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Lino A. Graglia (born January 22, 1930), Italian American, is the Dalton Cross Professor of Law at the University of Texas specializing in antitrust litigation. He earned a BA from the City College of New York in 1952, and an LLB from Columbia University in 1954, before working in the Eisenhower administration's United States Department of Justice. He thereafter practiced law in Washington, D.C. and New York City before joining the University of Texas' law school in 1966.
Graglia is "one of the most conservative legal academics in the United States." He is a well known critic of affirmative action and racial quotas, and a critic of some aspects of judicial review, believing that the courts are an illegitimate avenue for securing social change. He accuses modern liberals of making an end-run around democracy by seeking political victories in front of judges instead of at the ballot box.
His wife, F. Carolyn Graglia, is an author who has written a book critical of feminism entitled Domestic Tranquility: A Brief Against Feminism.
In the mid-1980s, Graglia was considered by President Ronald Reagan for a newly created federal judgeship on the United States Court of Appeals for the Fifth Circuit, but he eventually was withdrawn in late spring 1986 due to controversy over articles Graglia had written about desegregation busing as well as remarks Graglia made which were alleged to be racially insensitive. The following year, Reagan nominated Jerry Edwin Smith to the seat to which Graglia had been nominated, and Smith was confirmed easily.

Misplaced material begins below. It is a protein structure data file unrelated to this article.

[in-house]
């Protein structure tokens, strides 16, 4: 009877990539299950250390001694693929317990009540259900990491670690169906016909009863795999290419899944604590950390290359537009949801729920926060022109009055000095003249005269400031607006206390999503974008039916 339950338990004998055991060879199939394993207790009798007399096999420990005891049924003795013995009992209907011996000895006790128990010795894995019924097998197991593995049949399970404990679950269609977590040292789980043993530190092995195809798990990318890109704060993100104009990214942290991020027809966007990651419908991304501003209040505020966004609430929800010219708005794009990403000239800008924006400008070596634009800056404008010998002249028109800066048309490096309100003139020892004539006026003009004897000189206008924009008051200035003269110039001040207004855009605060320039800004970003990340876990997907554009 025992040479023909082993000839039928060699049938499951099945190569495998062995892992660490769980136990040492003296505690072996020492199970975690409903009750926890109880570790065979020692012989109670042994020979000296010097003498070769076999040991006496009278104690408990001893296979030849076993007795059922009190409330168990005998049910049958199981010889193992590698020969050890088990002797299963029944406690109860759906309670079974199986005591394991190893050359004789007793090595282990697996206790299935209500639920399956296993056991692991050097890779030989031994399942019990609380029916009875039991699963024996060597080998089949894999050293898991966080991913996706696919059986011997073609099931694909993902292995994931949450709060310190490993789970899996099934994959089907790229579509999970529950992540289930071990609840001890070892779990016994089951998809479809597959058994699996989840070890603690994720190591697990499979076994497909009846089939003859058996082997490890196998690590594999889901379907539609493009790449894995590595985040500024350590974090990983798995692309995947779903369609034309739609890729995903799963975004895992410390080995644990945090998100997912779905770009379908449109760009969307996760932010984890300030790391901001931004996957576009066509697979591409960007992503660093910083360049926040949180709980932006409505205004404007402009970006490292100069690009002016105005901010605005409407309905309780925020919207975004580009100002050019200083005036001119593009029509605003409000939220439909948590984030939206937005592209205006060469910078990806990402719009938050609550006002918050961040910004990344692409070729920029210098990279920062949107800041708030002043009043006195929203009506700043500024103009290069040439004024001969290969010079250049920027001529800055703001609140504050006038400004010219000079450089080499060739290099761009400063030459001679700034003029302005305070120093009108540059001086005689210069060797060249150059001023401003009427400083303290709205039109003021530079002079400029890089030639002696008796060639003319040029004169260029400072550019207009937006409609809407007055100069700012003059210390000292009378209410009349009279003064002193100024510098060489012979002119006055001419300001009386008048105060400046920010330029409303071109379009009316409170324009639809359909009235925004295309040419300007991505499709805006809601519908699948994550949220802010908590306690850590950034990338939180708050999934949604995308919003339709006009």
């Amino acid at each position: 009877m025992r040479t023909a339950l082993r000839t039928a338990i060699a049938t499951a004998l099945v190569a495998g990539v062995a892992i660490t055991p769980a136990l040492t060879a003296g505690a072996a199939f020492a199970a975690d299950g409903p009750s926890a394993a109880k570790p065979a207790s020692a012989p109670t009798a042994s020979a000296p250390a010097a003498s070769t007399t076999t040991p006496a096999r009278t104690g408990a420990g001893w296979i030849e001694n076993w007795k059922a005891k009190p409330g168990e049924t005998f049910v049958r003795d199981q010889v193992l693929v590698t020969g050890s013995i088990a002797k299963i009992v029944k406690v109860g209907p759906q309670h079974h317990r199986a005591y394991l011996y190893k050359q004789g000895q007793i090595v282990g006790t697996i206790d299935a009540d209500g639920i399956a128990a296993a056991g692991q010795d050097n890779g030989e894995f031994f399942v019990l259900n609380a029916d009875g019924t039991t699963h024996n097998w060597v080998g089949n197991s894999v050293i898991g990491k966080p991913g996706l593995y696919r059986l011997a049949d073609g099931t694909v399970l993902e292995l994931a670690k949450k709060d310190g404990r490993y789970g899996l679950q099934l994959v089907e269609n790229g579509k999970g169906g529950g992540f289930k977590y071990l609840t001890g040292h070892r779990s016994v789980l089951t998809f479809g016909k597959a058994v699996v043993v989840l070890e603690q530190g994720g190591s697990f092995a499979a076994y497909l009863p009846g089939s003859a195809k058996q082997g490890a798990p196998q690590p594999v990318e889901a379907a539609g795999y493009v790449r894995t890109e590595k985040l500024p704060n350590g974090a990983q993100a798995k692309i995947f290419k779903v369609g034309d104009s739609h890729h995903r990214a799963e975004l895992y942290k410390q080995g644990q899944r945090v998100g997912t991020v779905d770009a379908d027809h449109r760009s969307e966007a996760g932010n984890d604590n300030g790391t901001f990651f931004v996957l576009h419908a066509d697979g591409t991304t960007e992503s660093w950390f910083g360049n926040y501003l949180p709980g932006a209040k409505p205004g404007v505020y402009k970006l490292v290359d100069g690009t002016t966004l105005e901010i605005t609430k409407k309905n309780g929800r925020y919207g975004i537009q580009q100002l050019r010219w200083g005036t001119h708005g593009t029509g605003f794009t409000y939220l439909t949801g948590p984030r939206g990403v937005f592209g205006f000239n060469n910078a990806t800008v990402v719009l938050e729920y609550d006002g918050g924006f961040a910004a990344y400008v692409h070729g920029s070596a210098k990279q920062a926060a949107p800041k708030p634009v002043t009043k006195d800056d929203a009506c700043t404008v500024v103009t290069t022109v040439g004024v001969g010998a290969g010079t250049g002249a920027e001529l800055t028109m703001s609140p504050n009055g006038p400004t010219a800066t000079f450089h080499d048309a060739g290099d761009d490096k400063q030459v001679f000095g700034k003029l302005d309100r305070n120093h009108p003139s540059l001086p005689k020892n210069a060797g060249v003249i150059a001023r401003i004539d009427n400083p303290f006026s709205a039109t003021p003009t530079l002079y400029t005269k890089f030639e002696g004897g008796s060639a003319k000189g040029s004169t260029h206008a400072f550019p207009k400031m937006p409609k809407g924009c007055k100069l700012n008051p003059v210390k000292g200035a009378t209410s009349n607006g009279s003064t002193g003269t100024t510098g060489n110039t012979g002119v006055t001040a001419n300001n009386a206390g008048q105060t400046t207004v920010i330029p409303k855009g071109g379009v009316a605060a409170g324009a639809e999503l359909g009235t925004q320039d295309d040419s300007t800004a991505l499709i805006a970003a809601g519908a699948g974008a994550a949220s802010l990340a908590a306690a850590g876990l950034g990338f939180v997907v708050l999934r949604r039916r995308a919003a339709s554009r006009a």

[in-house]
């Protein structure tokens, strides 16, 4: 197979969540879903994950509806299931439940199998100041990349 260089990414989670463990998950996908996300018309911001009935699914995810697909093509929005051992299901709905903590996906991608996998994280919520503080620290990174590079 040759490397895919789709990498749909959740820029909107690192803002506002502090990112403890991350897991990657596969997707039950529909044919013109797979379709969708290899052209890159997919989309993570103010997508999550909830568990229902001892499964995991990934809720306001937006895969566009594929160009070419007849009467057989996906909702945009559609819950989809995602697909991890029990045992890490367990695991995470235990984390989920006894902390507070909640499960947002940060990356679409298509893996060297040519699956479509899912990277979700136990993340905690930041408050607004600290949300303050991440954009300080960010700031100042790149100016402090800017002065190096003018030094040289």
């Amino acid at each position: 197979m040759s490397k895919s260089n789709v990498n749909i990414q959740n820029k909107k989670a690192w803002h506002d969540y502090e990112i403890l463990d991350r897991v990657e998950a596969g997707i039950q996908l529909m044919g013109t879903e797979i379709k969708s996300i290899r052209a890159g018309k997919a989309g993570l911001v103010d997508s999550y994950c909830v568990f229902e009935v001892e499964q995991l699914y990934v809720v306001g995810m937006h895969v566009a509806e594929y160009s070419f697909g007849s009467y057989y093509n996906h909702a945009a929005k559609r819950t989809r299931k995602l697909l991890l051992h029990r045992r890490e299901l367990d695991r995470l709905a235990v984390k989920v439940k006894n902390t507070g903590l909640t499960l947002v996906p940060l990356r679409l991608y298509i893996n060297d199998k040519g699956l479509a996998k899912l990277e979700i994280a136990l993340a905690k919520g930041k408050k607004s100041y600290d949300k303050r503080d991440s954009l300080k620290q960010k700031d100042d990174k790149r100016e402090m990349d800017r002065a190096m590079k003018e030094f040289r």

Graglia became controversial when he made a speech on UT campus in 1997 in which he noted that "blacks and Mexican-Americans can't compete academically with whites." The speech was at a meeting of the Students for Equal Opportunity on the topic of the Hopwood v. Texas case, which ended discrimination against UT Law applicants who were not members of a designated 'minority' group. The comment was widely reported and generated discussions across the country.
In an article titled The Affirmative Action Fraud, published in 1999 in the Journal of Urban and Contemporary Law, Graglia cited The Bell Curve, a book by professor Richard J. Herrnstein and American Enterprise Institute political scientist Charles Murray, to assert the following: